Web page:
In my opinion, the illustrations of temperature arbitrarily focusing just from the start of industrialization are in many ways gee whiz! charts.

    For example, if you look at the 2000 year chart you see temp was in a roughly steady state from year 0 to year 500 (although from a statistical point of view there is no reason to focus on the past 2000 years rather than the past 3000 or 15,000).


    Looking at that 2000 year subset of data you immediately notice that from year 500 to 800 general significant warming occurred. From the year 800 to 925 or so there was a temp spike of a magnitude almost comparable to that of 1850 to present.

    The Medieval warm spike 3 segments above the zero line was followed 7 centuries later by a cold period of equal magnitude, 3 segments below the zero line. For any chemical, geophysical or even economic system based on equilibrium this is completely expected.

    By 1850 (the start point of most AGW charts) temp was still well below the zero point norm for the 2000 year time period. It is not at all surprising that temp has not only risen to the zero point but overshot it in a very significant way as a counterbalance to the extreme cold trough of 1600.

    So, a few conclusions:
    – Even during the arbitrary subset of time of the past 2000 years there has never been steady state temperature. Quantum unpredictability rules.
    – There have been significant preindustrial deviations from the zero line of a magnitude and rapidity that match what we have experienced in recent history since 1850.
    – So the steep spike in temp since industrialization began COULD arguably be another such natural deviation as well as counterbalance reaction to the severe cold of 1600 – which just coincidentally happened when fossil fuel use became widespread – coincidence is not necessarily evidence of causality.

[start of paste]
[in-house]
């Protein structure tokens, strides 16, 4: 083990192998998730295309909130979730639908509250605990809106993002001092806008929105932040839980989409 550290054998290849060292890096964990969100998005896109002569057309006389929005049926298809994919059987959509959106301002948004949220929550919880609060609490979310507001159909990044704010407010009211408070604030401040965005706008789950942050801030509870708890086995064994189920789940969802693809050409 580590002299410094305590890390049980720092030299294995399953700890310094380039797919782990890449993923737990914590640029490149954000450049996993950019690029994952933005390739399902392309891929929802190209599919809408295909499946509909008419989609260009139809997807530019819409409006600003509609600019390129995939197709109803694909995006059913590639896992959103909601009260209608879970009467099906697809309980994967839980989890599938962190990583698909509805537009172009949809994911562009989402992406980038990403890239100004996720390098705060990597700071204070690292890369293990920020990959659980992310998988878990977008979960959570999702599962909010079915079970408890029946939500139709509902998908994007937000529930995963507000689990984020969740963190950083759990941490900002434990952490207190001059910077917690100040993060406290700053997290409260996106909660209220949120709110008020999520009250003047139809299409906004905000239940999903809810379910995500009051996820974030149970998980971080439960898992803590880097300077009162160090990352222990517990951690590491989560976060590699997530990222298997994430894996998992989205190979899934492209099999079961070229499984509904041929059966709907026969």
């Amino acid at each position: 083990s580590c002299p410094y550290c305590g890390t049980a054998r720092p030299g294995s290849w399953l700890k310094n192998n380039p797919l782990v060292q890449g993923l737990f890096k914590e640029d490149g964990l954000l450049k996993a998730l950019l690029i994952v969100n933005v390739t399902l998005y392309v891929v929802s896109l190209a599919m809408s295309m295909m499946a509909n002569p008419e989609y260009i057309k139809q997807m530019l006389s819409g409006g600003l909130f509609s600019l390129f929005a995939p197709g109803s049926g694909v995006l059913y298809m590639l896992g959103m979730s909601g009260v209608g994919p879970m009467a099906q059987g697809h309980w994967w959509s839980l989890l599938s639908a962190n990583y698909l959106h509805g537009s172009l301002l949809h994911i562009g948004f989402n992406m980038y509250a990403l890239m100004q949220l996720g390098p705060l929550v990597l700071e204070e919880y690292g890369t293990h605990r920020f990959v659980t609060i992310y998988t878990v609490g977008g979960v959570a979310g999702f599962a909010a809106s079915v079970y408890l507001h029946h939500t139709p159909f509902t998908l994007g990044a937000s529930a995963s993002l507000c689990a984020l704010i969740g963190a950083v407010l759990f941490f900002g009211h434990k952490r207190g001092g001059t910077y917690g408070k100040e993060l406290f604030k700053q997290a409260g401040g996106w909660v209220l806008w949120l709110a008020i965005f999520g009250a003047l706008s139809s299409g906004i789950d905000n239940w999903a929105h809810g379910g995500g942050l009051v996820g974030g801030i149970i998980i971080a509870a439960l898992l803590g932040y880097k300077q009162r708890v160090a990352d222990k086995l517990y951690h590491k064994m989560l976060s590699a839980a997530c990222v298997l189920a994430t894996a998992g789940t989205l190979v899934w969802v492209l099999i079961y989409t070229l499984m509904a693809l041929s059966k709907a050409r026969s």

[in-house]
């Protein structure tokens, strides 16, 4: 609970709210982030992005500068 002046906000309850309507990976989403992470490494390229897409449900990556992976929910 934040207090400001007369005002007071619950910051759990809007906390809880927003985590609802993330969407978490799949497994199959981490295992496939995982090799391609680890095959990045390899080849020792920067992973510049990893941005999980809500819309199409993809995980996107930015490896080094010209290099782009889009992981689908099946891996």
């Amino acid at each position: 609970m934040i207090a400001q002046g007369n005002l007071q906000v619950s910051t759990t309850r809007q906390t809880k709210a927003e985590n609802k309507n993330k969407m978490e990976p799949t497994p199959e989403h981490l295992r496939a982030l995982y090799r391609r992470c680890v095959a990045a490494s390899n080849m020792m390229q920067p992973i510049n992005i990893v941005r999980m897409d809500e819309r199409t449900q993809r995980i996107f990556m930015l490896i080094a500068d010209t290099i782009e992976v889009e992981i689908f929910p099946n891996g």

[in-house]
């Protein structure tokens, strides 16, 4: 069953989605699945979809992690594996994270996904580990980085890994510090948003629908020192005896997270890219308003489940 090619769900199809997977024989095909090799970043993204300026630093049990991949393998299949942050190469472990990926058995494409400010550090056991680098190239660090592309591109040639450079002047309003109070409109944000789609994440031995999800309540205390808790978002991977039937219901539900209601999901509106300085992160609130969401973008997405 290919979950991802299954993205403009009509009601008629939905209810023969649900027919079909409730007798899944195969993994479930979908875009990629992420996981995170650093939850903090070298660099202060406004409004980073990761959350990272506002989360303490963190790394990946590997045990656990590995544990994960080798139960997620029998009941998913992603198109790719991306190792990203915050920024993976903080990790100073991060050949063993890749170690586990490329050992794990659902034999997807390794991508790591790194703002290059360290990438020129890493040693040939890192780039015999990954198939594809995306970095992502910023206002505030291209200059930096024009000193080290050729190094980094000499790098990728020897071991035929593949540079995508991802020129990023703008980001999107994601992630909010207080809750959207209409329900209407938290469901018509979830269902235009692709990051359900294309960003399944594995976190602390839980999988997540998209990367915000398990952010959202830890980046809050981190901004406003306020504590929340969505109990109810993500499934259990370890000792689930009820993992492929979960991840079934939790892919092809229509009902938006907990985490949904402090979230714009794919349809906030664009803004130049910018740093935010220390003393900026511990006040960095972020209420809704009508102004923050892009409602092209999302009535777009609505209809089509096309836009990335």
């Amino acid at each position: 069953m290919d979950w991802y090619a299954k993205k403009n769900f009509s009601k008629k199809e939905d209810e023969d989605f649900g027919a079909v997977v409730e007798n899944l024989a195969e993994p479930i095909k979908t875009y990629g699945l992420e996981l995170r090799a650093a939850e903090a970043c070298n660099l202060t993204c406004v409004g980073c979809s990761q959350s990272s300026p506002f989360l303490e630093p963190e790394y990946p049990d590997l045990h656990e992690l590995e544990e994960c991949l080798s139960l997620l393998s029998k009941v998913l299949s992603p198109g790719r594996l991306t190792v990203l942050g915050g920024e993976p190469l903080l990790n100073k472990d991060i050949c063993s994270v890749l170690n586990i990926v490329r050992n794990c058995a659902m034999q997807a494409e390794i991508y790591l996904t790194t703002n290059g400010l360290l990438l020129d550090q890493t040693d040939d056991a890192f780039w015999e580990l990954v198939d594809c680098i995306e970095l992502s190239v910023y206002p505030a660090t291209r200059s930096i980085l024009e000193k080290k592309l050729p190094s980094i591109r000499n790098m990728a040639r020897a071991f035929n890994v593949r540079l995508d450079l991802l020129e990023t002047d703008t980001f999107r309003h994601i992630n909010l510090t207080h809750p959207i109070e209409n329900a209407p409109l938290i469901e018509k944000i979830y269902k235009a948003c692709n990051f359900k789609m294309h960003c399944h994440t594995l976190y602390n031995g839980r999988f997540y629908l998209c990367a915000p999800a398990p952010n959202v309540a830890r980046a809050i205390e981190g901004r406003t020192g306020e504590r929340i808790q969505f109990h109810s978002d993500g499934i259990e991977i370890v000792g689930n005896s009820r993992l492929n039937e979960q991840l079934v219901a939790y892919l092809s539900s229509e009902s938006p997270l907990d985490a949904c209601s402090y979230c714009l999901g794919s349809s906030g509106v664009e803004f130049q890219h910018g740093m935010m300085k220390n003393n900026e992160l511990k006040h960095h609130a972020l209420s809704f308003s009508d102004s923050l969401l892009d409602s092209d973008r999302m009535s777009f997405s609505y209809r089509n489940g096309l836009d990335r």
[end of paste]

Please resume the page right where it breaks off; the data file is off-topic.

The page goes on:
-Or, more likely in my opinion, we are experiencing the completely unsurprising, not at all unprecedented counter-reaction of an equilibrium system to the extreme of 1600 which has been catalyzed to some degree by human activity.
    But from the 2000 year picture, you certainly cannot conclude that climate was ever in a narrow band “ideal” state until humans disrupted it in a way unprecedented in Earth’s history.

    • OWilson

      As someone who recently re-retired, this time from the statistical analysis field (insurance), I can tell you that charts and graphs can be manipulated to show just about anything the customer wants.

      You pick an innapropriate Y Scale or X Scale and the data can shoot off the very top of the chart.

      And nothing in life keeps the same trajectory for long!

  • JDS